While there were disagreements about tactics, career lawyers also expressed concerns that Mr. Barr wanted to announce the case in September to take credit for action against a powerful tech company under the Trump administration.

Well, this can go horribly sideways. I can easily see a scenario where rushing to file a lawsuit when you haven’t dotted the “i”‘s and crossed the “t”‘s can end up in Google kicking the DOJ in the posterior and making them look like fools. It will be interesting to see how this plays out.

Epic Games Picks A Fight With Apple And Google…. And Apple Is Going To Be On The Wrong End Of This Fight

Posted in Commentary with tags , , on August 14, 2020 by itnerd

Epic Games, makers of the insanely popular game Fortnite have decided to pick a fight with Apple and Google over being able to offer in app purchases without giving Apple and Google a cut. And to nobody’s surprise, Apple and Google have retaliated by banning Fortnite from their respective app stores. Epic Games didn’t take that well, and sued both Apple and Google.

Here’s how we got here:

  • Epic Games announced that it has introduced a new direct payment option in the Fortnite app for iPhone and iPad, allowing players to purchase 1000 V-Bucks for $7.99 rather than $9.99 through an in-app purchase mechanism which would give Apple and Google a cut. In a FAQ, Epic Games described Apple’s and Google’s 30 percent commission on in-app purchases as “exorbitant,” leading it to introduce this alternate payment system so that it can offer the same permanent discount of up to 20 percent on V-Bucks that it is now offering to players on the PlayStation 4, Xbox One, Nintendo Switch, Mac, and PC.
  • To nobody’s surprise, Apple and Google said that this violated their app store rules and both companies pulled the game from their respective app stores.
  • Epic responded to this by dropping this video which has similar overtones to Apple’s “1984” video that launched the original Macintosh:

Here’s Apple’s “1984” video for comparison:

The next thing that Fortnite did is sue Apple [Warning: PDF] and Google. Epic’s is also encouraging Fortnite players affected by the ban to tweet at Apple with the #FreeFortnite hashtag. But I should note that it’s not doing the same thing with Google.

Clearly Epic Games was expecting things to play out the way that they have as they clearly had things ready to go. And this will end badly for Apple as this isn’t about Google despite the fact that Google is being sued as well. Here’s why. You can also still play Fortnite on Android by sideloading the app, avoiding the Google Play Store entirely. However you can’t do this on the Apple App Store. Which means that iOS users who want to play Fortnite can’t do so unless they have already have it on their iDevice. And they can’t update the game either. Which means that Apple holds all the cards. This caught the attention of Congress not too long ago and has Apple under a microscope at the moment. An example of this is Apple’s rather stupid reason for banning game streaming services. Thus Epic Games is likely assuming that if they force this issue now, Apple will be put under all sort of pressure and be the subject of negative press which will make them change course. Or encourage Congress to use anti-trust law to force Apple to change course. And seeing as Epic Games has one of the most popular games in the world at the moment, they have a lot of power. As for Google, I am pretty sure that Epic Games thinks that if Apple gets taken down, Google will likely settle very quickly.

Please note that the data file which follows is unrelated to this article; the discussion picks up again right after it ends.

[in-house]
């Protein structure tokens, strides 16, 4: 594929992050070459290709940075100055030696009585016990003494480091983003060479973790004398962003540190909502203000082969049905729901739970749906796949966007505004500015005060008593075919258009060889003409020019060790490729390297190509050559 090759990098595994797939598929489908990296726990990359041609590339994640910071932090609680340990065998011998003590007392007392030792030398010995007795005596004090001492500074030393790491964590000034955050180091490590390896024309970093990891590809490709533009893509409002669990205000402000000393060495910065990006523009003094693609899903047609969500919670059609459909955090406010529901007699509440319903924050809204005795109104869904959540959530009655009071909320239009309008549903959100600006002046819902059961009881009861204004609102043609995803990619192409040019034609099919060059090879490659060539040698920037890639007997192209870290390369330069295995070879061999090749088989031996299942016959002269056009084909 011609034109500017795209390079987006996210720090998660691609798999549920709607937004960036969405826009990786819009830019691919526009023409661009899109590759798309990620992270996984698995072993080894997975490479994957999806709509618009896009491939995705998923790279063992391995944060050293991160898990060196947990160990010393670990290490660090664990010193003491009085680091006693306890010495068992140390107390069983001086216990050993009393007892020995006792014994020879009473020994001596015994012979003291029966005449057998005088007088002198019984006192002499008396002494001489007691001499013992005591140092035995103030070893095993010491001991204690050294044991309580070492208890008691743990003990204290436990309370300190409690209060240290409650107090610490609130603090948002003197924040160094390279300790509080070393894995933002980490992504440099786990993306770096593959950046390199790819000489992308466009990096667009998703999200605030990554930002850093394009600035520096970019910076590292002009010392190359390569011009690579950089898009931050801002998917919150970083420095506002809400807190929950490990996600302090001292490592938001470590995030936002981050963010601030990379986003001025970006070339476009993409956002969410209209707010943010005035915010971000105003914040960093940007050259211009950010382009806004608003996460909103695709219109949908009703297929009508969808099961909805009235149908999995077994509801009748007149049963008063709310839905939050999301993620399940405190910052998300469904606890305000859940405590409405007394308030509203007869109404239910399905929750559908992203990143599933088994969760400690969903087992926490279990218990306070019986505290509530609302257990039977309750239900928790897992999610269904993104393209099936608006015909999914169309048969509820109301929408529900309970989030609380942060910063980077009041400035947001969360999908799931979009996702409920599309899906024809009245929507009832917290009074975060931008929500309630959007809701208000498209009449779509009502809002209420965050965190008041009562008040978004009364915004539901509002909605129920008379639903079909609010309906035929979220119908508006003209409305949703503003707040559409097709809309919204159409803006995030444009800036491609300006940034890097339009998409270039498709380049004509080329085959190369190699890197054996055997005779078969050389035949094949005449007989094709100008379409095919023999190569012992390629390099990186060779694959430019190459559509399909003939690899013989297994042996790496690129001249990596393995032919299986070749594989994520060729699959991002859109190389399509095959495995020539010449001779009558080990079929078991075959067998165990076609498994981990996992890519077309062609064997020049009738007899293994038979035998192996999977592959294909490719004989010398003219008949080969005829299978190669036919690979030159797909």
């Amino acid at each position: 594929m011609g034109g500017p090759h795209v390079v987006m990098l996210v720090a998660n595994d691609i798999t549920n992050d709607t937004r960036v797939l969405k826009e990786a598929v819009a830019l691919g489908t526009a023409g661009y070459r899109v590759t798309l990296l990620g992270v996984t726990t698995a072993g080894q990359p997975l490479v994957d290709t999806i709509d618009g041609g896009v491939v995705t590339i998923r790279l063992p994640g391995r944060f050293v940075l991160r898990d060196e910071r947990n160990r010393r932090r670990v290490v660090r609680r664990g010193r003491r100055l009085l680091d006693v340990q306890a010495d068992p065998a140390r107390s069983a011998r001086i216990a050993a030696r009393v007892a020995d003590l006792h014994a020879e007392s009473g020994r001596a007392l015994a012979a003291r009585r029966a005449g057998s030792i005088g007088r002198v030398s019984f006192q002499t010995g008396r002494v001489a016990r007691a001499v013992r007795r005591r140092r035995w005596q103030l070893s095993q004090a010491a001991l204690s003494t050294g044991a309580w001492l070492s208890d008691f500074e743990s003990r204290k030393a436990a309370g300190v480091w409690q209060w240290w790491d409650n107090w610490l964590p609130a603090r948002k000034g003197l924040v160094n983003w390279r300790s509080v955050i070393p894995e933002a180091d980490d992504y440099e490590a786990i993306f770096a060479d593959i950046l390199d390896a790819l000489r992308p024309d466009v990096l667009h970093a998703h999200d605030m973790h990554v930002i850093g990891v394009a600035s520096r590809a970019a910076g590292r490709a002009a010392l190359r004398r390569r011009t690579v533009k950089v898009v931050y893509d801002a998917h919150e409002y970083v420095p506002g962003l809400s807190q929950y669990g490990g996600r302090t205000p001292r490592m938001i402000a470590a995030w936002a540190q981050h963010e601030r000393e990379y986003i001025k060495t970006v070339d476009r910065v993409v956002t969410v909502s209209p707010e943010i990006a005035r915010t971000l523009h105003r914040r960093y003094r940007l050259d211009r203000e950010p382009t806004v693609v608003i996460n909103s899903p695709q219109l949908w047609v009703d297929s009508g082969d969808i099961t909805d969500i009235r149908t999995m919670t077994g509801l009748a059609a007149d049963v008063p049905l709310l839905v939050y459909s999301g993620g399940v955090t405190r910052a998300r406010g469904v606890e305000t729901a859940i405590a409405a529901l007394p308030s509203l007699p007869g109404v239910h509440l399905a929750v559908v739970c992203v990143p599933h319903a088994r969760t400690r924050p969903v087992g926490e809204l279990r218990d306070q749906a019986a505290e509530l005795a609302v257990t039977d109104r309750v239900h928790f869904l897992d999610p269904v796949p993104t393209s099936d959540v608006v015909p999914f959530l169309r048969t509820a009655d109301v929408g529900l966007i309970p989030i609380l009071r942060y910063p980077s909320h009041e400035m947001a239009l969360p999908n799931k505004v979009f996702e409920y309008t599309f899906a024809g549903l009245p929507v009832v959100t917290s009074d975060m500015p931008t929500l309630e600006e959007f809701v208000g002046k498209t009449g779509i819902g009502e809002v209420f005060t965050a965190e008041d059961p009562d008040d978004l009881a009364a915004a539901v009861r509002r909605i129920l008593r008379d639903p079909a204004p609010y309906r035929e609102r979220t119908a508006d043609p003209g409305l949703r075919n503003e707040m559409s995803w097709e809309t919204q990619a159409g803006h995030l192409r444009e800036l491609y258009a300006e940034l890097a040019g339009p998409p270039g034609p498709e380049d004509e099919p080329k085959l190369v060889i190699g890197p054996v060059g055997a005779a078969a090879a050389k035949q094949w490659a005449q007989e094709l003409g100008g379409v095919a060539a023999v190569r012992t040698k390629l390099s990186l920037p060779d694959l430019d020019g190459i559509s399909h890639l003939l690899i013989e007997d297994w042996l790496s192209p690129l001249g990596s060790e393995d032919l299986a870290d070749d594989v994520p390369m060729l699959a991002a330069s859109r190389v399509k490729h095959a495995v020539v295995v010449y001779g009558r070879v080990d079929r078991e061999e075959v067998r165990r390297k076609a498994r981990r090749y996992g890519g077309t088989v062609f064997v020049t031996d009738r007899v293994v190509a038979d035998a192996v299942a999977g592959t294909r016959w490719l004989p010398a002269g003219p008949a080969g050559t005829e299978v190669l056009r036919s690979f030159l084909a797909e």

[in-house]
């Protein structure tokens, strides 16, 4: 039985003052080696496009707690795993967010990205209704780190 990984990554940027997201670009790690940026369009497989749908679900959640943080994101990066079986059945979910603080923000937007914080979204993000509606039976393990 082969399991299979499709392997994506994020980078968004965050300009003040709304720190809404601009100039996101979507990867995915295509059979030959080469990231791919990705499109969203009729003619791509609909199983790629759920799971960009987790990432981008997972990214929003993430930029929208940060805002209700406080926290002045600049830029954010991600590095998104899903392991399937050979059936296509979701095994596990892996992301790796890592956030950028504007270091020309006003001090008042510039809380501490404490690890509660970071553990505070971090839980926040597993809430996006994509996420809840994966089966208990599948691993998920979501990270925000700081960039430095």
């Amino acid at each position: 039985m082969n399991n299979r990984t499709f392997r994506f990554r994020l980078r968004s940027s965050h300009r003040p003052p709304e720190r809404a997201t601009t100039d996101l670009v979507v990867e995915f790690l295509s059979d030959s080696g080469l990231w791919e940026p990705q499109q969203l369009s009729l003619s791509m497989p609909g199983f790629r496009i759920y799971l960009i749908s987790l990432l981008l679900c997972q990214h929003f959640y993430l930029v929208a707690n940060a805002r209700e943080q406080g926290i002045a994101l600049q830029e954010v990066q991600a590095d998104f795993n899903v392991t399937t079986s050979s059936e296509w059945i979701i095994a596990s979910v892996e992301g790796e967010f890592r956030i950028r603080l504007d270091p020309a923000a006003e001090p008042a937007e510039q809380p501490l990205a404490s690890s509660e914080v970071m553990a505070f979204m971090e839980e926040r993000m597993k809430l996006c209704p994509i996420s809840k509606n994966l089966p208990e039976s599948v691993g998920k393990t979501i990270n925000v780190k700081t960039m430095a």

Apple is not in a good place when it comes to this and Apple is going to lose if they don’t come up with a way out of this. Epic Games has played this perfectly and I am sure that a lot of people at Apple Park are very worried about this. Apple has pretty much have been pwned in Epic fashion.

Google Home Speakers May Have Been Recording Sounds Without Your Permission

Posted in Commentary with tags , on August 10, 2020 by itnerd

Your Google Home speaker may have been quietly recording sounds around your house without your permission or authorization it was revealed this week.

A Google spokesperson told Protocol that the feature was accidentally enabled for some users through a recent software update and has since been rolled back. But in light of Monday’s news that Google invested $450 million — acquiring a 6.6% stake — in home security provider ADT, it may be a sign of things to come for Google, as it hints at the company’s secret home security superpower: millions of smart speakers already in people’s homes.

There have been a few people on Reddit who have discovered this, and frankly this bothers me. And it should bother you. I can see how this could be a powerful feature. But I can also see how this could become a privacy nightmare. Google really needs to come clean in terms of this, and give users of these smart speakers the info that they need to give them the ability to have the privacy that they need.

Tech CEOs To Get Grilled By Congress Today…. Here’s How To Watch

Posted in Commentary with tags , , , on July 29, 2020 by itnerd